• The court may order either or both parents to support a child in the manner specified by the court  until the child is 18 years of age or until graduation from high school, whichever occurs later. The court may also order child support to be paid by one or both parents for an indefinite period if the child is disabled.  The appointment of parents as joint managing conservators does not limit or prohibit the authority of the court to order a joint managing conservator to pay child support to another joint managing conservator.  Generally, the parent conservator who does not have the right to determine the primary residence will be ordered to pay child support to the other parent conservator who has the exclusive right to determine the primary residence of the child 

    The amount of child support that is to be paid by the obligor (the conservator required to make child support payments) to the obligee (the conservator or entity entitle to receive payments of child support) begins with the child support guidelines since those guidelines are applicable in every case and are intended to guide the court in determining an equitable amount of child support to be paid.  The amount of child support to be paid as established by the child support guidelines is rebuttably presumed to be in the best interest in the child.  The amount of child support to be paid is usually calculated according to guidelines which are based on the paying parent’s net resources and the number of children to be supported that are before the court. Under the child support guidelines, the child support amount can range from 20% for one child up to 40% for six or more children of the obligor’s net resources. The obligor’s (paying party’s)  net monthly resources are generally capped at a certain amount per month. However, a court may determine that the application of the child support guidelines would be unjust or inappropriate under the circumstances.  In making a determination of whether application of the guidelines would be unjust or inappropriate under the circumstances and deviating from the guidelines would be in the best interests of the child, the court can consider evidence of all relevant factors Relevant factors to be considered by the court in making such a determination include, but are not limited to,  such relevant factors as age and needs of the child, amount of time of possession of and access to a child, child care expenses incurred by either part in order to maintain gainful employment, whether either party has the managing conservatorship or actual physical custody of another child, or any other reason consistent with the best interest of the child, taking into consideration the circumstances of the parents.  The court cannot make or issue any order that makes one parent’s possession and access rights contingent upon the timely payment of child support by the obligor parent.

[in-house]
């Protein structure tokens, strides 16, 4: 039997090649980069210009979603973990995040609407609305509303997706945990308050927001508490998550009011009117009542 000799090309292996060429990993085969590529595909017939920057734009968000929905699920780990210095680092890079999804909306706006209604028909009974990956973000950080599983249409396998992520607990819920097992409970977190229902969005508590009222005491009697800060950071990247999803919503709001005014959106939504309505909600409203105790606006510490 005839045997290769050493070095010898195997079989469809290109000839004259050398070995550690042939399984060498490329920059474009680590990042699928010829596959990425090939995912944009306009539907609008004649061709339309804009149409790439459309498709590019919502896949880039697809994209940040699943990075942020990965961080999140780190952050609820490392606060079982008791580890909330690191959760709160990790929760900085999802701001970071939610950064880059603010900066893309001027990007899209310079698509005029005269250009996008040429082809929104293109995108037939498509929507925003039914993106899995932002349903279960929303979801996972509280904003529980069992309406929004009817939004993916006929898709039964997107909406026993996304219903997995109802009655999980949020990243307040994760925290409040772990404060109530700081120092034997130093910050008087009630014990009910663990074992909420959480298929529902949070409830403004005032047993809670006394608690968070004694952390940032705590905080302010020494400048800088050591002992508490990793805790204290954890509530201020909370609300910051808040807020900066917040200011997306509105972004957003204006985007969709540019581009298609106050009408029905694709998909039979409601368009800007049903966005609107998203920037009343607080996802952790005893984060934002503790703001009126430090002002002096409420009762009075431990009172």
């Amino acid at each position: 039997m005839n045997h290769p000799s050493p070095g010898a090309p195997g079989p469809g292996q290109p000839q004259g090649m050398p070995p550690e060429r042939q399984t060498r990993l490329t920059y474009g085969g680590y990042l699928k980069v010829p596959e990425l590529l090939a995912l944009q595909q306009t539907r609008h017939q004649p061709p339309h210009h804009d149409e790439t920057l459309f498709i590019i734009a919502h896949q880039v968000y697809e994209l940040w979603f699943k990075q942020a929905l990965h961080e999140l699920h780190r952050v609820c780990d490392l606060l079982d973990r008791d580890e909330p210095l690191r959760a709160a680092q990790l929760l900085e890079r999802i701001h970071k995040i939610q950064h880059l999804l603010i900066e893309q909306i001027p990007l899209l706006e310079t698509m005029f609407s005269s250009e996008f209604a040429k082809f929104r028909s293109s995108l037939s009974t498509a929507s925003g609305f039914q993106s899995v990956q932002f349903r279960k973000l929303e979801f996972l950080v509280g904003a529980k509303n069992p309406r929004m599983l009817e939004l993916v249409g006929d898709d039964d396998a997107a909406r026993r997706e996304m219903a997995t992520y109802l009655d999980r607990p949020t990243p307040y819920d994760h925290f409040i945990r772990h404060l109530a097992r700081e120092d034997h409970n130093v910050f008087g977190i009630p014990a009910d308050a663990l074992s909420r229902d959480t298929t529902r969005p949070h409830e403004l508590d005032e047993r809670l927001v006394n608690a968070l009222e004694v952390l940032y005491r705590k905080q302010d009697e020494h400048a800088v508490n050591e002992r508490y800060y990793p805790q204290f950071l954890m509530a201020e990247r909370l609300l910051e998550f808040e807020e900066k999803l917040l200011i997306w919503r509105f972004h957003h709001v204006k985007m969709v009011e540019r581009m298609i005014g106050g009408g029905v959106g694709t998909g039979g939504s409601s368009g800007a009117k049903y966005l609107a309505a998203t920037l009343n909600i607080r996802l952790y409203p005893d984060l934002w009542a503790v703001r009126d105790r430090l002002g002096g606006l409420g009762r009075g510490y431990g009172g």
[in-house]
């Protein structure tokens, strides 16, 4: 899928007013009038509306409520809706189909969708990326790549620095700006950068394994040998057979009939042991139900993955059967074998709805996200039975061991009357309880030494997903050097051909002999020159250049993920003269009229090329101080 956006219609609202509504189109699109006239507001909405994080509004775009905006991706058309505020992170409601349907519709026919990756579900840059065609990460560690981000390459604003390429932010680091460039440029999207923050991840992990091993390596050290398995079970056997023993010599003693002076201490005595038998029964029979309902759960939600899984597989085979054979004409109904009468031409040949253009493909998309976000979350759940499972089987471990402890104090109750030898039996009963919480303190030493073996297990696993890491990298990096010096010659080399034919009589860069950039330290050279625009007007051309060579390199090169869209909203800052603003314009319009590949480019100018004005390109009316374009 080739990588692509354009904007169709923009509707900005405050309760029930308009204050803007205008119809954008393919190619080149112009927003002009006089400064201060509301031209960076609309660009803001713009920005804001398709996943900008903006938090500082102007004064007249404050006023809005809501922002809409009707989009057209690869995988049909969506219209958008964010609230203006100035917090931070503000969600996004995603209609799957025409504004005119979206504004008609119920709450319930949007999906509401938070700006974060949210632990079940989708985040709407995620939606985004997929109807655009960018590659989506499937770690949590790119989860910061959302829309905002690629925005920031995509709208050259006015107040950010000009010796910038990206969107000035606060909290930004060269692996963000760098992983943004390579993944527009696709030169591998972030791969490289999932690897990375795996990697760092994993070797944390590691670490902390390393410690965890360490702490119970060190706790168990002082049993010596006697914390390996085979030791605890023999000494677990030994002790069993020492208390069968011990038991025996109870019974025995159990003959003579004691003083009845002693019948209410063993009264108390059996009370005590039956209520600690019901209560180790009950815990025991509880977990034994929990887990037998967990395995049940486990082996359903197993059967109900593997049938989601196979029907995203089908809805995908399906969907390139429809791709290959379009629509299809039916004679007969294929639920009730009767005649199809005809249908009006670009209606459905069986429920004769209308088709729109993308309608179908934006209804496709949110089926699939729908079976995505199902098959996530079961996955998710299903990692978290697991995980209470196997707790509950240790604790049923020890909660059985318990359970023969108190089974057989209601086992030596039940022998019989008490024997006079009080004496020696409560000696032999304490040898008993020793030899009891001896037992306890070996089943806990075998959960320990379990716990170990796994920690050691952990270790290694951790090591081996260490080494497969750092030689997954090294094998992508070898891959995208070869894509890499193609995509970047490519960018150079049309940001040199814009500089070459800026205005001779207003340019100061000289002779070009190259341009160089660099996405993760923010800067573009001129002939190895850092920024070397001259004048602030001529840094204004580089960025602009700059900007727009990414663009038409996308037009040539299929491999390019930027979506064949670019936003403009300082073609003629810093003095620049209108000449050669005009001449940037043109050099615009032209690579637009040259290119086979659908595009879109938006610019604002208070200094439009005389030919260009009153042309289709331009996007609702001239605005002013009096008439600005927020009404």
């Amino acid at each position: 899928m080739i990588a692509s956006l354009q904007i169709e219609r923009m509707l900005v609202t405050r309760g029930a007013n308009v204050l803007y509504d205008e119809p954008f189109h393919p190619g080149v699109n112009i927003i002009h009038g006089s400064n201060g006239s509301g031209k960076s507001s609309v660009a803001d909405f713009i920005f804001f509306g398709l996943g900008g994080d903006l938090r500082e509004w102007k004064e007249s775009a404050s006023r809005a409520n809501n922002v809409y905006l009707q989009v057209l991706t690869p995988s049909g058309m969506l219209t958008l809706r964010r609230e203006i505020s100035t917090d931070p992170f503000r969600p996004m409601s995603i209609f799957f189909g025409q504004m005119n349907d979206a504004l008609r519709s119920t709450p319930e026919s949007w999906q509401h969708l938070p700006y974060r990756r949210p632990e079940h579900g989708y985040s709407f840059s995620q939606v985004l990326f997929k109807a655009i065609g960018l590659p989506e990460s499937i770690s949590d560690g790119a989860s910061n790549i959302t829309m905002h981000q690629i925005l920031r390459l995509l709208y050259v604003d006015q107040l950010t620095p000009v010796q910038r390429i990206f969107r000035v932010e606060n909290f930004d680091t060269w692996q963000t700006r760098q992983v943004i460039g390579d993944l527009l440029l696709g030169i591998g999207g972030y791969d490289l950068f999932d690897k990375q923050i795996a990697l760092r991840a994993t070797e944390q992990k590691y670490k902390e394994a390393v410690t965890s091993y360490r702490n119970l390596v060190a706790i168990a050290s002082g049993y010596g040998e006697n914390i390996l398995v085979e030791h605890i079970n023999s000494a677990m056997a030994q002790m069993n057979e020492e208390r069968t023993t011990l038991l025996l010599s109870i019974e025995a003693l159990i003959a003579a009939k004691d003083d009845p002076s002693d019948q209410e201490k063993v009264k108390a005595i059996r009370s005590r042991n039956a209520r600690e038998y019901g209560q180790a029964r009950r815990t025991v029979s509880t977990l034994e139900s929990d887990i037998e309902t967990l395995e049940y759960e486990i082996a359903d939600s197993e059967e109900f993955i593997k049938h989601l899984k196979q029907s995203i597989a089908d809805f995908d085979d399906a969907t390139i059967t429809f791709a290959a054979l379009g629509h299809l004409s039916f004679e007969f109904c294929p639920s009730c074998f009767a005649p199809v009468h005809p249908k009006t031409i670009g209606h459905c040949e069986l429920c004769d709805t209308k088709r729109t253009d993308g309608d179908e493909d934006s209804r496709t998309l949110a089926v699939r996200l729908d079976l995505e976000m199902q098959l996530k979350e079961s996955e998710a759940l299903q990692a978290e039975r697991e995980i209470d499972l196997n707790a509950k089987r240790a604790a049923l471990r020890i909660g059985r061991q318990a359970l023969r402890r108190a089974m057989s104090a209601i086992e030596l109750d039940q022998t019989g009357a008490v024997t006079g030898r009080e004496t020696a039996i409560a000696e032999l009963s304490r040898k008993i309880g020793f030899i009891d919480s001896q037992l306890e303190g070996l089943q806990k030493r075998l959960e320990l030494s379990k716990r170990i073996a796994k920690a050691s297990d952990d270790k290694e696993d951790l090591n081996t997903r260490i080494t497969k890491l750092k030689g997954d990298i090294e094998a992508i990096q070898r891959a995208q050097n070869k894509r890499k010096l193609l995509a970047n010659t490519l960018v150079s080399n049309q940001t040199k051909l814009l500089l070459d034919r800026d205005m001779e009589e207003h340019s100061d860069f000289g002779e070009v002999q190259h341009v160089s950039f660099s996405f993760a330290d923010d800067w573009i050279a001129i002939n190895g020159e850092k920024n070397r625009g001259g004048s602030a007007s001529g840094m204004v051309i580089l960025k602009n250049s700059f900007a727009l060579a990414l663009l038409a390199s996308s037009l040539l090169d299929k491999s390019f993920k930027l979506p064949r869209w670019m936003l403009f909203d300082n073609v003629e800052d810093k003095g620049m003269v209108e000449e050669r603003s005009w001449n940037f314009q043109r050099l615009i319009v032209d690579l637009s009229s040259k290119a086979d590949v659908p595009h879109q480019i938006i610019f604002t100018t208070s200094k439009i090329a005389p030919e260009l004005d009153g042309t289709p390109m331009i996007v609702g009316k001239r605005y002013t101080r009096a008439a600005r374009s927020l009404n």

• Texas is a community property state and all property acquired by either spouse during or on the dissolution of marriage is presumed to be community property subject.  A spouse’s separate property consists of (1) the property owned or claimed by the spouse before marriage; (2) the property acquired by the spouse during marriage by gift, devise, or descent; and the recovery for personal injuries sustained by the spouse during marriage, except any recovery for loss of earning capacity during marriage. 

    At the time of divorce, Texas courts must divide the community property estate between the parties in a manner that the court deems just and right manner, taking into account and having due regard for the rights of the spouses and any children of the marriage.  Characterizing whether a particular asset is a community property asset or a separate property can be extremely important because the court can only divide what has been determined to be community property.  

    Determination of whether certain assets such as real estate, business interests, insurance policies, pensions plans, stock options, and other retirement and employment benefits can be quite complicated and complex. Determination of the value of marital property assets can also be complicated and complex.  It is very important for an individual with these types of cases to hire an experienced family law attorney with the requisite skill, knowledge, and ability to assist that individual in properly characterizing the marital assets as well as the separate property assets.  It is equally important for that individual’s attorney to have the ability to argue aggressively and persuasively to the court for a division of the marital estate that is just and right for that individual and to have the court confirm that client’s separate property.